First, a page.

Victims’ Voices: The Justice Needs and Experiences of New Zealand Serious Crime Victims
Victim Support New Zealand has released research into crime victims’ experiences of the justice system. The report, Victims’ Voices: The Justice Needs and Experiences of New Zealand Serious Crime Victims, was undertaken to give victims a voice in the country’s upcoming justice reforms and is the first known study exploring this topic in New Zealand.
Victim Support Researcher Dr Petrina Hargrave conducted in depth interviews with 32 victims of serious crime and explored their experience of procedural justice and what justice meant to them.
In the study, 68% of victims felt that justice had not been served in their case, despite 86% of cases resulting in a guilty verdict and 52% in imprisonment of the offender.
Victims’ definitions of justice were more a set of values (e.g., righting the wrong, fairness, and accountability) rather than an outcome, but these values were largely absent from the current system. Victims commonly felt their involvement in the justice system was tokenism, and that they didn’t genuinely matter or have a voice.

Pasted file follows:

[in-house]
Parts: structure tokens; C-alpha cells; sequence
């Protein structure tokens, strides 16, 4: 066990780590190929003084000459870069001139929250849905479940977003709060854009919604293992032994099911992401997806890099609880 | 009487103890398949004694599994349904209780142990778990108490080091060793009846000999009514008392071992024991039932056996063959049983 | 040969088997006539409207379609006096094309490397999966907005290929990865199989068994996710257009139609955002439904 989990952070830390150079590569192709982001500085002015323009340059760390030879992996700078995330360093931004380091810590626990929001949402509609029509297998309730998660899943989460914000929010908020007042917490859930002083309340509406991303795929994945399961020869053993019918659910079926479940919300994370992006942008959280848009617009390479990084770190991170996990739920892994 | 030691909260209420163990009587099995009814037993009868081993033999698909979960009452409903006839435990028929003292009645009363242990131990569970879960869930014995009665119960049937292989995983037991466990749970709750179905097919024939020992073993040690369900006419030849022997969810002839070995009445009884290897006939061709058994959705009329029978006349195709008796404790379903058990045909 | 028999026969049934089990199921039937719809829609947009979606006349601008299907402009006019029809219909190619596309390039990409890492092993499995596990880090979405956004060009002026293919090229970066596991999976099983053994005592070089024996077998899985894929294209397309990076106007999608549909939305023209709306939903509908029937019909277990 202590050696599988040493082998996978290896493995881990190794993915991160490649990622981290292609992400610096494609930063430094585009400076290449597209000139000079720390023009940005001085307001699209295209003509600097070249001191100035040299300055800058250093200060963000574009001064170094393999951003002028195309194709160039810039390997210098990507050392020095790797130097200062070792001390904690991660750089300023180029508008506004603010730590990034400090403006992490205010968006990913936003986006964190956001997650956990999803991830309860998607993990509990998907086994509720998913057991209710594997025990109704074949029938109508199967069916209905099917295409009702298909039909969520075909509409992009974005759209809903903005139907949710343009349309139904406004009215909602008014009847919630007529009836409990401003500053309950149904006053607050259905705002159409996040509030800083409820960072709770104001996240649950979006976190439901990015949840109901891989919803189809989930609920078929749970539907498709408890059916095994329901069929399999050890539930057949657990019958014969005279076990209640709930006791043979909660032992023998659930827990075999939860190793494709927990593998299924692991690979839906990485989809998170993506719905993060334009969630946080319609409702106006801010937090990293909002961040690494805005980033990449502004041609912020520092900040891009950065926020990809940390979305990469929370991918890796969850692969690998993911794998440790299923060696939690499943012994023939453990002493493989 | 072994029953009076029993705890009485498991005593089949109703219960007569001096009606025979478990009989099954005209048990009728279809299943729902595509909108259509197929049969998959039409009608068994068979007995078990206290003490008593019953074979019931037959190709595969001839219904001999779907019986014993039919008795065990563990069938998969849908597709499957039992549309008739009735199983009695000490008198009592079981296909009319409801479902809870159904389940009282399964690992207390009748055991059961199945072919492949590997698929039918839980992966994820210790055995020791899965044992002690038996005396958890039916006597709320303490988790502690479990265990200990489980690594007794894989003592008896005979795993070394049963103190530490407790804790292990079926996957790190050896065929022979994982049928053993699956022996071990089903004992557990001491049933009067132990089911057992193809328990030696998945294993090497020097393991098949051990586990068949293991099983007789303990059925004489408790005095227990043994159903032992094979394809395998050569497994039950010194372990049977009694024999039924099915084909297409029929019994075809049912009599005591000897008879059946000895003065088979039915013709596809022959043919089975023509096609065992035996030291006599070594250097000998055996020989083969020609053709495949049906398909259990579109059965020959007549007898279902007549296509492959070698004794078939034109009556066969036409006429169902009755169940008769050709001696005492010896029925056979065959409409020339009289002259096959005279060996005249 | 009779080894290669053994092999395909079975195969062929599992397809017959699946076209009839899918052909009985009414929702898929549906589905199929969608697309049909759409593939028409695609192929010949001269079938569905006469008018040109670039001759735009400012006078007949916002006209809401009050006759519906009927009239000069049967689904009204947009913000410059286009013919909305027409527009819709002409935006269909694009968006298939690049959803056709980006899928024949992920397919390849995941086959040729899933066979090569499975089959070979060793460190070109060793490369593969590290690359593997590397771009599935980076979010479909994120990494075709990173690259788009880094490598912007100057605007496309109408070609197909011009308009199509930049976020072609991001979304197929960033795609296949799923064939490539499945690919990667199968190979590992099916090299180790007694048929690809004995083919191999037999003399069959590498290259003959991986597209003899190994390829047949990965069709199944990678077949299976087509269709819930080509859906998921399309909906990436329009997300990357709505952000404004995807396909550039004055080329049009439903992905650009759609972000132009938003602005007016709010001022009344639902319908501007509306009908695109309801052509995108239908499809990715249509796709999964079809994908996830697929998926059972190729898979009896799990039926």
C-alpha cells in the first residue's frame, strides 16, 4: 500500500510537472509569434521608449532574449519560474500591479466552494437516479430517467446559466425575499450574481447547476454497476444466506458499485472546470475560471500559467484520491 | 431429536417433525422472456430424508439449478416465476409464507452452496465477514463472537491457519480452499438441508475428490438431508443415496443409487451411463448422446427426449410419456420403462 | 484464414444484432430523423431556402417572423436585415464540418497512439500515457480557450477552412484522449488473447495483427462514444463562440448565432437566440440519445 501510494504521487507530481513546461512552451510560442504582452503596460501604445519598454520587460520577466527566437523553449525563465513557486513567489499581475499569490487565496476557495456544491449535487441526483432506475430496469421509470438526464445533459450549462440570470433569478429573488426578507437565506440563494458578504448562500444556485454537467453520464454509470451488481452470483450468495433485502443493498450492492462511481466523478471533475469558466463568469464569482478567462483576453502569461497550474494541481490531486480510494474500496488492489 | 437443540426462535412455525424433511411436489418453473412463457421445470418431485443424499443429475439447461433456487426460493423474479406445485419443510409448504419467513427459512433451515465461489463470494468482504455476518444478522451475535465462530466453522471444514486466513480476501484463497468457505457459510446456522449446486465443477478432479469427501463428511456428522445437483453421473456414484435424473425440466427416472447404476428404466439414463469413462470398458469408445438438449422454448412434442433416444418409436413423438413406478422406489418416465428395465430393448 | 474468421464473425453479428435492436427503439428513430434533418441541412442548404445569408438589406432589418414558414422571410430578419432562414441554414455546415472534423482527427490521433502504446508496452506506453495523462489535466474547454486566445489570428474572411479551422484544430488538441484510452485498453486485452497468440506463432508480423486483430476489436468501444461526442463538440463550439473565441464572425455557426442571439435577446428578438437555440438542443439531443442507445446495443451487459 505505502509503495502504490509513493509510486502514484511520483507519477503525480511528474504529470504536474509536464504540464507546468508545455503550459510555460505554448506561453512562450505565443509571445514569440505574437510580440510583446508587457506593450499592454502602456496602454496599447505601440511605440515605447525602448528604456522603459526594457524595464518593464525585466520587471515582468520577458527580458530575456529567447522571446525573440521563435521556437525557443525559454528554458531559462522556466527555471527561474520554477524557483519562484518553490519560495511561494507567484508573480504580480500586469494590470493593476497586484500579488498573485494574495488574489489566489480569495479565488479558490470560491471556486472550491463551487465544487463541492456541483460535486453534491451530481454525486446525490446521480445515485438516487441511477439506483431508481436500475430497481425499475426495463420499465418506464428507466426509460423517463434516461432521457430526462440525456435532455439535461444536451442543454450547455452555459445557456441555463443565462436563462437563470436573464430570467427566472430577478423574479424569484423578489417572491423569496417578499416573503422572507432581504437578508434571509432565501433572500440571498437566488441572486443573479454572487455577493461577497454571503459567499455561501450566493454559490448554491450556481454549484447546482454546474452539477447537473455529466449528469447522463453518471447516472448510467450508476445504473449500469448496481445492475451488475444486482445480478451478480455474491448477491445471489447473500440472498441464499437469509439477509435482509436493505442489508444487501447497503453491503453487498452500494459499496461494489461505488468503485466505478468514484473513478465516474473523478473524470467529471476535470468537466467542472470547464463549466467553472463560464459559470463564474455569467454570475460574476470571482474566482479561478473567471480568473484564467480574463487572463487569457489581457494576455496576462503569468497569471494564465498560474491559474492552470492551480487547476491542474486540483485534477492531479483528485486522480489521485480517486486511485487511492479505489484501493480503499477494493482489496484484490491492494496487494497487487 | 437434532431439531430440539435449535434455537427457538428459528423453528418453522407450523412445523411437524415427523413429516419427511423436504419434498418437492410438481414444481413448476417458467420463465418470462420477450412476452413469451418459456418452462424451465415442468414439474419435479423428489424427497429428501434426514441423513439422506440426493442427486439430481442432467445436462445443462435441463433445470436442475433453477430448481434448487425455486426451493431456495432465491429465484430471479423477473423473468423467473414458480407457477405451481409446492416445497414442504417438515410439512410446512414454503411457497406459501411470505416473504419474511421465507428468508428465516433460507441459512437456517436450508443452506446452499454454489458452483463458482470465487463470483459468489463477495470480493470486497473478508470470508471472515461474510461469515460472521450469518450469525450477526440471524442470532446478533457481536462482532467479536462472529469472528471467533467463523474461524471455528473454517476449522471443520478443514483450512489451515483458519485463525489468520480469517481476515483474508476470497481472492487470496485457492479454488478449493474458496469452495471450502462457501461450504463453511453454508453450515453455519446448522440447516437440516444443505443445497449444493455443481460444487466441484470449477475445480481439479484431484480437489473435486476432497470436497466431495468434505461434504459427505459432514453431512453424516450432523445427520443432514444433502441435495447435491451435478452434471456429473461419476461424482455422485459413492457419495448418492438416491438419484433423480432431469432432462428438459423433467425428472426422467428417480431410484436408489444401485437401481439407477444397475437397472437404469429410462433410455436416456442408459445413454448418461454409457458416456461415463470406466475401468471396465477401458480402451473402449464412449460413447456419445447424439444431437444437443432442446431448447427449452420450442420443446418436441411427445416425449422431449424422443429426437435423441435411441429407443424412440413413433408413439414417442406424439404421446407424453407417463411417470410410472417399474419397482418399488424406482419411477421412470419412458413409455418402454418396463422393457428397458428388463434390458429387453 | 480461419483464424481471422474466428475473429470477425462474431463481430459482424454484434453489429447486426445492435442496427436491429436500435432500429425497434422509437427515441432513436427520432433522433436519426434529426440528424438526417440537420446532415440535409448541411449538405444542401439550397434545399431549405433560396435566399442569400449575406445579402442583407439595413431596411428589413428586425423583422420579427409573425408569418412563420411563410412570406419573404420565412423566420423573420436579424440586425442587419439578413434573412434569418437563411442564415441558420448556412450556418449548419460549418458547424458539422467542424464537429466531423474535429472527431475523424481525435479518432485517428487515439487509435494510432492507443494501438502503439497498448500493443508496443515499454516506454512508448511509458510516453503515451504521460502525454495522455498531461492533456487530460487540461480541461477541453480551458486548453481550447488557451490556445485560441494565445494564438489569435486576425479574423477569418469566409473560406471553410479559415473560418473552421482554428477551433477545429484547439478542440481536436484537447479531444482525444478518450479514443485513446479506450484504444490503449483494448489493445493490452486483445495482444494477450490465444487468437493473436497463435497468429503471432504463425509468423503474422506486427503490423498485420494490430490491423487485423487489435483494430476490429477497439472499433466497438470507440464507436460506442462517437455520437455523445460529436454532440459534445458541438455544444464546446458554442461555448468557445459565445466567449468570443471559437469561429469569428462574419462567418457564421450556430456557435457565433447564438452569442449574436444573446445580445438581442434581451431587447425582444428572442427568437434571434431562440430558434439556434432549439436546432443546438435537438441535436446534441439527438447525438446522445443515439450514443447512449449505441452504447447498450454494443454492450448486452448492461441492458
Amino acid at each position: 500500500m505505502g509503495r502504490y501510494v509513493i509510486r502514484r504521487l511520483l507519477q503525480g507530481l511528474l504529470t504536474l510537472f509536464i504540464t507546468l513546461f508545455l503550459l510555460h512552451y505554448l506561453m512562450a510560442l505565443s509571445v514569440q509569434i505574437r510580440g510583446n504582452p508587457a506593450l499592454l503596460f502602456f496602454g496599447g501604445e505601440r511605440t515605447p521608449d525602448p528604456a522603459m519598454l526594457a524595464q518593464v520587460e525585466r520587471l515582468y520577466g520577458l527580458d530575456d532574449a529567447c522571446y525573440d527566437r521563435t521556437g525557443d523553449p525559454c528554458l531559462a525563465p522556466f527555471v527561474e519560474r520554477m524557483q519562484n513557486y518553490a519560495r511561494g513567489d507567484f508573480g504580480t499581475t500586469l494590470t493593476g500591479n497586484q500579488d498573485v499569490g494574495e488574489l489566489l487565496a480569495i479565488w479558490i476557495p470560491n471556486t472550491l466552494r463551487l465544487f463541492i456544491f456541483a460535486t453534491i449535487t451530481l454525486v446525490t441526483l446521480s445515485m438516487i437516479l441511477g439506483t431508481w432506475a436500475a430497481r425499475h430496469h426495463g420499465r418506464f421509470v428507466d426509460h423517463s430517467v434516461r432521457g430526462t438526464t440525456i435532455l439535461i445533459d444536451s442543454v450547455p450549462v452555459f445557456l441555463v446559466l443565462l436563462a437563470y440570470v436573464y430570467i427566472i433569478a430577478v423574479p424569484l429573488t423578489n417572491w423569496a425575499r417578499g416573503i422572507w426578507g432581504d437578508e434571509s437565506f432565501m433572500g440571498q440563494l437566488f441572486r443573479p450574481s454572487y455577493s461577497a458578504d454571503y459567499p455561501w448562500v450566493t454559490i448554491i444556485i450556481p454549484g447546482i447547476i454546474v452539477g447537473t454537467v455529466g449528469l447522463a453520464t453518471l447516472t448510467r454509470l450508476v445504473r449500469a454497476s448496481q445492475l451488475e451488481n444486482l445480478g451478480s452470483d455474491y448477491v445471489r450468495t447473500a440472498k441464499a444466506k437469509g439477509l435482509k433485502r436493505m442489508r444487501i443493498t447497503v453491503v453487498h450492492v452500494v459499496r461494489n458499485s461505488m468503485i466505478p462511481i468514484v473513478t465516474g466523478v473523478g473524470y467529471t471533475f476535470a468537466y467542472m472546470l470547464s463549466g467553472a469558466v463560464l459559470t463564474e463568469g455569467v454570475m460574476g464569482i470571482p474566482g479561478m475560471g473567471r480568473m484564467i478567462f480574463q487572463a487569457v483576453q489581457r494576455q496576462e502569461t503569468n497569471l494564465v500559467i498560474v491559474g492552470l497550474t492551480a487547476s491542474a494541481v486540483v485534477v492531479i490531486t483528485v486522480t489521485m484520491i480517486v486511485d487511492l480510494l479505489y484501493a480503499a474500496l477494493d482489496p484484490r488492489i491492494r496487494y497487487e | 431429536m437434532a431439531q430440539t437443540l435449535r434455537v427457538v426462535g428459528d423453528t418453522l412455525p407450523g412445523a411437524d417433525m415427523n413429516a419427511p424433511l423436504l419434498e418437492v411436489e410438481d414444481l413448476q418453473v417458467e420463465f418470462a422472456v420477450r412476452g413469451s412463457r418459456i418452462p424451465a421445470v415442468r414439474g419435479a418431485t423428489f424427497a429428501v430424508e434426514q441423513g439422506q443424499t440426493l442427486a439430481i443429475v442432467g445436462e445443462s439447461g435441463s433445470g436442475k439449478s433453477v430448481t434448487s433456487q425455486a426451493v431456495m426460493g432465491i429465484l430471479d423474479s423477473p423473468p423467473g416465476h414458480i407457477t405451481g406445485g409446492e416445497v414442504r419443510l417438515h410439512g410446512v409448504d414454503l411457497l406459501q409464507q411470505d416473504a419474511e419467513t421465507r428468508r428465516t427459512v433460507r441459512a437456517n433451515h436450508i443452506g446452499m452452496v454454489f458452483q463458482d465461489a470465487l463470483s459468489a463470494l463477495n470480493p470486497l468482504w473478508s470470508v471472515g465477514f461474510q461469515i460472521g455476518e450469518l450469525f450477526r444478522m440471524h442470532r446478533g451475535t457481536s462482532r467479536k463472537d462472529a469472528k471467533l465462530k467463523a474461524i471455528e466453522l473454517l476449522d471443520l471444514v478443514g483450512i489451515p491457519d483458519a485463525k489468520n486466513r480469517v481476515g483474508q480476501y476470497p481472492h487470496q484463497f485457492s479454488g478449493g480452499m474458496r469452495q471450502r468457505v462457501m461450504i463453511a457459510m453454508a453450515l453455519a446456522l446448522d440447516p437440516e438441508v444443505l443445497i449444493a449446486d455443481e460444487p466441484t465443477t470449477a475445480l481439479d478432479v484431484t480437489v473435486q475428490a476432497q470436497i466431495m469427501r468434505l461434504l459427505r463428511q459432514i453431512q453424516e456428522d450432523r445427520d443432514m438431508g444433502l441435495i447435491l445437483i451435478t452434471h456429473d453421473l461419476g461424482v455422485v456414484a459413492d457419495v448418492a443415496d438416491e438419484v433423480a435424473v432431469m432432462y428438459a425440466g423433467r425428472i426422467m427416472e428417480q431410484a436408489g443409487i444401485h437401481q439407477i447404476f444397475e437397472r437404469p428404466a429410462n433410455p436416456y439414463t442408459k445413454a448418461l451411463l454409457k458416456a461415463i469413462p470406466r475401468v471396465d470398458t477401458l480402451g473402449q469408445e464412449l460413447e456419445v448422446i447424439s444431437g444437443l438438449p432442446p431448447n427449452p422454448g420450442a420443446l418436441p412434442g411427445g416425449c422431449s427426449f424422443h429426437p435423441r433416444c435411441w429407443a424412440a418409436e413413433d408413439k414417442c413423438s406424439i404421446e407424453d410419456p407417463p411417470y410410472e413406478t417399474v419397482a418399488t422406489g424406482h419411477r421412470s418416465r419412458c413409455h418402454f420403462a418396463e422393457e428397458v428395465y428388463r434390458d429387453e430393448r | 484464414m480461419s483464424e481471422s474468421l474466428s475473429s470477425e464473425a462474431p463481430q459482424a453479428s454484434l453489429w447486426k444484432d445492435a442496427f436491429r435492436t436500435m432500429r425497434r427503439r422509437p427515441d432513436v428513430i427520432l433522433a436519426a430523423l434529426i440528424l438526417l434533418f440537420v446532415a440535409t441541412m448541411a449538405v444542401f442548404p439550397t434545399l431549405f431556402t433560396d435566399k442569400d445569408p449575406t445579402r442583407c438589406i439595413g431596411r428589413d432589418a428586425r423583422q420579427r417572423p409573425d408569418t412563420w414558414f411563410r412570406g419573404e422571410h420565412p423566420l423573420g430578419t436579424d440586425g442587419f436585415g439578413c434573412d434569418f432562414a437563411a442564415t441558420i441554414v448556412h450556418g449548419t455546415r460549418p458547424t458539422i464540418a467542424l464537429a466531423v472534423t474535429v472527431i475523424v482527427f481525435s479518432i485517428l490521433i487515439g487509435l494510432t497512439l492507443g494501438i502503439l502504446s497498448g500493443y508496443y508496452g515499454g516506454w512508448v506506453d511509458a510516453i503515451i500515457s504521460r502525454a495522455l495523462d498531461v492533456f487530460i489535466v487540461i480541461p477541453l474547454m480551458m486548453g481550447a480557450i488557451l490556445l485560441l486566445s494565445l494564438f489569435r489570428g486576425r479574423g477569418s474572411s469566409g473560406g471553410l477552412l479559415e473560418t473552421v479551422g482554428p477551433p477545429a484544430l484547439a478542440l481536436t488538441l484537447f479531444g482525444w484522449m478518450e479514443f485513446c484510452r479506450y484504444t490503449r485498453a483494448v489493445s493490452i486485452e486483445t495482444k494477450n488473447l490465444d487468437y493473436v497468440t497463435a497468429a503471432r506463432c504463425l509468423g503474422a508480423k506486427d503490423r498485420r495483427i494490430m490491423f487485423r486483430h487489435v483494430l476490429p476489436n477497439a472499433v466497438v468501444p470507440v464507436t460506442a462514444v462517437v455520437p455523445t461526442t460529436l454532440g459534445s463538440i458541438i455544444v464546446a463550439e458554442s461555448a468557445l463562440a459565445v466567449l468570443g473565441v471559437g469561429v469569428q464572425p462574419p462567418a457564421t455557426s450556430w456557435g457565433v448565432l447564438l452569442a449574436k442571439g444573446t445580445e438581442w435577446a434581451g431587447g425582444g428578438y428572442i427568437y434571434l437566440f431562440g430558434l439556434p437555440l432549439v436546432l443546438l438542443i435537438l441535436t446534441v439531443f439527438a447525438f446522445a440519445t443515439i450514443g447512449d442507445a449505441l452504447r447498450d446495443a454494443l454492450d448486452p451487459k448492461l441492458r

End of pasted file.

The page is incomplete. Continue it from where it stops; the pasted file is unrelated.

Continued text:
Three key themes emerged that can be described as barriers to justice: fear, exclusion, and unfairness.
Victim Support’s recommendations include improving education in the justice sector about victims’ needs and the importance of meeting these; and eliminating barriers to justice to encourage reporting of crime, victim participation, and healing for victims.
Dr Hargrave says the research is the empirical evidence needed to advocate for a shift in the culture of the justice system in New Zealand. “The justice system must move from a tick-box culture to one where victims and their needs genuinely matter. Our justice system has the potential to move from compounding the harm victims have already suffered to being part of victims’ healing.”
Victims’ Voices: The Justice Needs and Experiences of New Zealand Serious Crime Victims can be viewed here .
Attached: genuine justice graphic